Apparently Walt Disney himself was forever keen on bringing the renowned Hans Christian Andersen fairy tale The Snow Queen to the big screen – and with various failed attempts, at long last Disney have finally adapted the story – and HeyUGuys were fortunate attendees at a preview footage screening of Frozen, where we were given a fascinating insight into the development of such a big children’s animation.
Directed by Chris Buck and Jennifer Lee and hitting our screens this winter, tying in conveniently with Christmas, Frozen is a CG production, featuring a voice cast consisting of Kristen Bell, Idina Menzel and Josh Gad – and producer Peter Del Vecho (who was in London to oversee this special presentation) spoke of the decision to cast various stage actors in the feature – deviating away from the huge Hollywood A-listers we so often seen in films such as this.
“First and foremost we wanted to have good actors and it’s really important we have actors who have appealing and likeable voices and that quality comes through and all our cast have that,” he said. “We also have songs so it’s important they sing and a lot of them have a background on Broadway. The other quality is having them blossom by bringing their own personality into it and ad-libbing a lot, which is important – particularly the comedic characters.”
Talking of comedic characters – if there is one thing for certain from the footage we were shown, is that the character of Olaf the Snowman is bound to be a sure fire hit with kids and adults alike – as we also saw one of his musical numbers, where he sings about what he naively desires most in the world: summer.
“Olaf, without question, will be a stand out character as he is so funny. Not only is he funny but he carries a lot of heart in the movie, so clearly he’ll be stand out, but it’s a great ensemble cast.
“We had to find something unique about him – what would his ‘ I want’ song be? What if we took it to the extreme and made his ‘I want’ something that would make him melt? We thought it was a brilliant idea and had a lot of fun with it.”
Despite the comedic aspects, there does seem to be a dark side to this tale too, and that’s something that had put off various filmmakers in the past. But Del Vecho believes such an undercurrent can actually aid this movie, and provide it with more depth.
“If you go to the original Hans Christian Anderson tale it’s a pretty dark tale and doesn’t translate into a film and there have been several projects in development over the years trying to tell this story and I think for us the breakthrough came when we tried to give human quality to the Snow Queen,” he said. “This film has a lot of complicated characters and relationships in it.”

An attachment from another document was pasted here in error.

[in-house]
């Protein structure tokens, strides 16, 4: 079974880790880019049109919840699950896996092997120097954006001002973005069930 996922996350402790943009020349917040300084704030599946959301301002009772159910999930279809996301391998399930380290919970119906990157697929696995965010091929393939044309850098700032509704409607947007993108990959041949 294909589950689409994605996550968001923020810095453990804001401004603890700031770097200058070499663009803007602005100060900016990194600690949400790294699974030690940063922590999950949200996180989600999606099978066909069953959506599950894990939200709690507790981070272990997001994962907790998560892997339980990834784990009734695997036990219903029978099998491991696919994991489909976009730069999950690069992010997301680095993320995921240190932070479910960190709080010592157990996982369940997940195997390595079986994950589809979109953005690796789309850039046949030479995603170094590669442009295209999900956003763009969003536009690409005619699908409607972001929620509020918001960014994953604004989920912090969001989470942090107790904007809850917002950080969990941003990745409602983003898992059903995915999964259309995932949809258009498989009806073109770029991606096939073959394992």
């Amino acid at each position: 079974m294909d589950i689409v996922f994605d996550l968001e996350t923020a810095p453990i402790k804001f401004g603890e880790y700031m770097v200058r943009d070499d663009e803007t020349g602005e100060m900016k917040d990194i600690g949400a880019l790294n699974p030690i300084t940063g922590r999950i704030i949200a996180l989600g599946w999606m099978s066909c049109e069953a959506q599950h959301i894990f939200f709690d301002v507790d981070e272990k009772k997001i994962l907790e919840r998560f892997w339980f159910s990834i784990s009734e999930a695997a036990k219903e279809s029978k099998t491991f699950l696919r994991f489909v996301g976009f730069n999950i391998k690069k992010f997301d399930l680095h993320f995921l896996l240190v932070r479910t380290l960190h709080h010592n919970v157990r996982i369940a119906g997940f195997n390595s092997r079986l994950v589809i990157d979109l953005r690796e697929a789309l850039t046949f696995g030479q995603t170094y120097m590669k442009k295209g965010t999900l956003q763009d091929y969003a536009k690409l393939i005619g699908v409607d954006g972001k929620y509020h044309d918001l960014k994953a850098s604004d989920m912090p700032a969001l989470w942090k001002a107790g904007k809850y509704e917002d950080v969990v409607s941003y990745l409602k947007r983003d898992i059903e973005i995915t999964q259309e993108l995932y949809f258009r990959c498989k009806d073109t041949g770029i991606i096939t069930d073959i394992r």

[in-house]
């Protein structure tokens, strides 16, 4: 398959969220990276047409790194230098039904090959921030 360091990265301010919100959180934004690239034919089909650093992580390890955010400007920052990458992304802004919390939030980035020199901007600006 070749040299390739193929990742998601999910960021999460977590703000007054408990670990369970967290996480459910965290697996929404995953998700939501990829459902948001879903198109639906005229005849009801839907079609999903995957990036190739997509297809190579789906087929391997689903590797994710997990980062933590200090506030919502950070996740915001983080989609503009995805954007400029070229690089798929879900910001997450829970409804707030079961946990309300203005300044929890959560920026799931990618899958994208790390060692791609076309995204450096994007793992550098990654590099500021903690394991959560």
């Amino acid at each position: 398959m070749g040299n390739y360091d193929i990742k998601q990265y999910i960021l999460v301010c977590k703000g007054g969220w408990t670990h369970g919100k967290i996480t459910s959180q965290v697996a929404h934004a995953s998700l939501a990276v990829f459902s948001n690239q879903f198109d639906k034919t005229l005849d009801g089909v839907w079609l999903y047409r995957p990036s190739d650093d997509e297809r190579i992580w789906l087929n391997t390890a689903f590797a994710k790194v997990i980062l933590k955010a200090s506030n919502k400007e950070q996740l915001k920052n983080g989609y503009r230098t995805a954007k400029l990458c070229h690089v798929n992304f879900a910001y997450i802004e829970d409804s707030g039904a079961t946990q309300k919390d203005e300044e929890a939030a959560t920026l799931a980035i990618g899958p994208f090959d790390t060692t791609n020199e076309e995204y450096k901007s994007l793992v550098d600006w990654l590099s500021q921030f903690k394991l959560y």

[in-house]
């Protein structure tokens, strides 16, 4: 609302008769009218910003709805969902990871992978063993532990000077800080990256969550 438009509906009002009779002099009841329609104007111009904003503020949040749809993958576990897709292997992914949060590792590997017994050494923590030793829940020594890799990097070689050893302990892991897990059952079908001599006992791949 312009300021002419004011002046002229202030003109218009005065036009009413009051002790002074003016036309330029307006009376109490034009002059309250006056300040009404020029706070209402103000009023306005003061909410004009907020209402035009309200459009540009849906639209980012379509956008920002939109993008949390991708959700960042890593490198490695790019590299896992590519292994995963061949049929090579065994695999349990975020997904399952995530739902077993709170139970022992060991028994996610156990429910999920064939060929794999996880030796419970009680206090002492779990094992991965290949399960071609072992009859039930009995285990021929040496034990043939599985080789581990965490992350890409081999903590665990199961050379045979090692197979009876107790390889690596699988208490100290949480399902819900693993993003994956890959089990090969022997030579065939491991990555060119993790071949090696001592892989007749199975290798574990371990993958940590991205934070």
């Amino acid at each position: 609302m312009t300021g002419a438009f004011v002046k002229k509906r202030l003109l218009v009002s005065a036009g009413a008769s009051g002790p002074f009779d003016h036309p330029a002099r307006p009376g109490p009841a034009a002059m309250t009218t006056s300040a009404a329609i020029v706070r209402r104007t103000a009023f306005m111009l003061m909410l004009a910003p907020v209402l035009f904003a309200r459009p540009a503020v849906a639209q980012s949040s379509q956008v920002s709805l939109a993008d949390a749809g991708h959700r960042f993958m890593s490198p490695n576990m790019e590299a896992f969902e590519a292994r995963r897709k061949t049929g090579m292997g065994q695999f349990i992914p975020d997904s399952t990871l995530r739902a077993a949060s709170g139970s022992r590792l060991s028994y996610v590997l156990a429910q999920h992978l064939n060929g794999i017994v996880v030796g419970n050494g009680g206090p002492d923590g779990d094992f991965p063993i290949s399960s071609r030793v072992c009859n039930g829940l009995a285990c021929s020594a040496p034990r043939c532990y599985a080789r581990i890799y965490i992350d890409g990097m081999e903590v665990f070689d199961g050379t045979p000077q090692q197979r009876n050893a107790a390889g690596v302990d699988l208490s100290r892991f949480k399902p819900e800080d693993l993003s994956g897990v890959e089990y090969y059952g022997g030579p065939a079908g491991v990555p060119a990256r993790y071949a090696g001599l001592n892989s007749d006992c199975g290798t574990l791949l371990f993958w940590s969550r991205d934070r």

Meanwhile, we were encouraged to see that the two leads of the piece are female, as, following on from Disney-Pixar’s Brave last summer, yet again young female characters are taking centre stage. With our lead, Anna, portraying your typical Disney princess (but with a bit more bite) – another traditional aspect to this film is the use of songs, as this musical feels like a throwback to old, classic animations. However Del Vecho is not quite so sure…
“Is it a musical in the classic sense of the word? No. Musicals in the past have had fairly simple plots, this is a very complicated, big story and the songs are interwoven into driving the plot forward and driving the characters forward. So we actually think of it as being bigger than that. “
Del Vecho clearly hasn’t seen West Side Story – but that’s besides the point. Nonetheless it was simply fascinating to see how an animation is brought together, as some of the scenes we were shown are not yet finished, as we viewed them in sketch form rather than the finished, computer animated production. It looks incredible, and it really shows off just how much time and effort is put into films such as this. So much so, the production team even took a trip to Norway…
“Wee had a very short time schedule for this film, so our main focus was really to get the story right but we knew that John Lasseter is keen on truth in the material and creating a believable world, and again that doesn’t mean it’s a realistic world – but a believable one. It was important to see the scope and scale of Norway, and important for our animators to know what it’s like,” Del Vecho said.
Whatever trips that were taken seem to have worked, and although Disney have been on a relatively disappointing run of films – what with both The Lone Ranger and Planes not quite as exciting as one would have hoped, it seems a return to form is on the cards, as what we witnessed at this event points towards a classic – if somewhat conventional – Disney film, and one we’re very much looking forward to. A sentiment shared by Del Vecho – who even managed to compare the forthcoming project to one of the all time classic pieces of cinema…
“There is a real feeling of Laurence of Arabia scope and scale to this,” he finished. Well, perhaps that’s pushing it a bit far.